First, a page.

The Specified Bank Notes (Cessation of Liabilities) Bill, 2017 was introduced in the Lok Sabha on February 3, 2017 by the Union Finance Minister Arun Jaitley.The Bill provides for holding, transfer and receiving of old Rs 500 and Rs 1000 currency notes, which were demonetized after November 8, 2016, as a criminal offence and punishable with a minimum fine of Rs 10,000.
- It seeks to replace the ordinance on demonetization announced by the government in December 2016.
- The ordinance was approved by the President Pranab Mukherjee on December 30, making it illegal to hold transfer or receive demonetized Rs 500 and Rs 1000 notes.
- Besides, any Ordinance passed by a government should be replaced by appropriate Bill within 42 days of commencement of a session otherwise it will lapse.
Features of the Specified Bank Notes (Cessation of Liabilities) Bill 2017
The Specified Bank Notes (Cessation of Liabilities) Bill will end the liability of RBI and the government on the demonetized currency notes.
- The bill mentions that the demonetisation decision of the union government was based on the recommendations of the RBI’s central board as an effective measure to eliminate unaccounted money and fake currency notes from the financial system.
- The bill also provides that an Indian citizen who was outside the country between November 9 and December 30 should replace the demonetised notes within the grace period under rules provided by the RBI.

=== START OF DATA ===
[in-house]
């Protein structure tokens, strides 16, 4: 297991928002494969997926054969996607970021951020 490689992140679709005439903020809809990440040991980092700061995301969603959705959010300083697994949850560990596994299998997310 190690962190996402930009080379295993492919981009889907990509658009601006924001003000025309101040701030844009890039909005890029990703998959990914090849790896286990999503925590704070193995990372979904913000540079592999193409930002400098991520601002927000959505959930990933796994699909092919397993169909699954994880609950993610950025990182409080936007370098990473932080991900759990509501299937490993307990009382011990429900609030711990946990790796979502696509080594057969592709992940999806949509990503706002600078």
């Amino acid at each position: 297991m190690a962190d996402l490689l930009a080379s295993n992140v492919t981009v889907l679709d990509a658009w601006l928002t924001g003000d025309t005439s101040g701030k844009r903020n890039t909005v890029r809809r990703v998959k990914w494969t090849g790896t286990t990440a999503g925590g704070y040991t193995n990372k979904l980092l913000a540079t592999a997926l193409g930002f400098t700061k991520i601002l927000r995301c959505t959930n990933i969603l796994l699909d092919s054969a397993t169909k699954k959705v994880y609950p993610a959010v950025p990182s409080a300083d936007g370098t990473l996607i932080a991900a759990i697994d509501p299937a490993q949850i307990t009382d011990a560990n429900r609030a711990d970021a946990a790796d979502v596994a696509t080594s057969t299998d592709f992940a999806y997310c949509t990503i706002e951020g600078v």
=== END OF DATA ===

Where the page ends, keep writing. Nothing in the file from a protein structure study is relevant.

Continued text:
- The Bill also prohibits the holding, transferring or receiving of these notes effective from December 31, 2016.
- Once the Bill is passed by the Parliament, it will replace the ordinance promulgated on December 30.
- As per the ordinance, holding more than 10 demonetized note would levy penalty of Rs 10,000 or five times the cash held, whichever is higher.
- The ordinance seeked to amend the Reserve Bank of India (RBI) Act, 1934 to provide a legislative support for extinguishing the liability on the central bank and government on the demonetised banknotes that are not returned
- However, any person or institution holding the junked notes for “study, research or numismatics” purposes would be exempt from penalty provided they hold not more than 25 such notes irrespective of the denomination.
- The introduction of the Bill was highly opposed by Trinamool Congress leader Saugata Roy who named it as “illegal” and “anti-national”.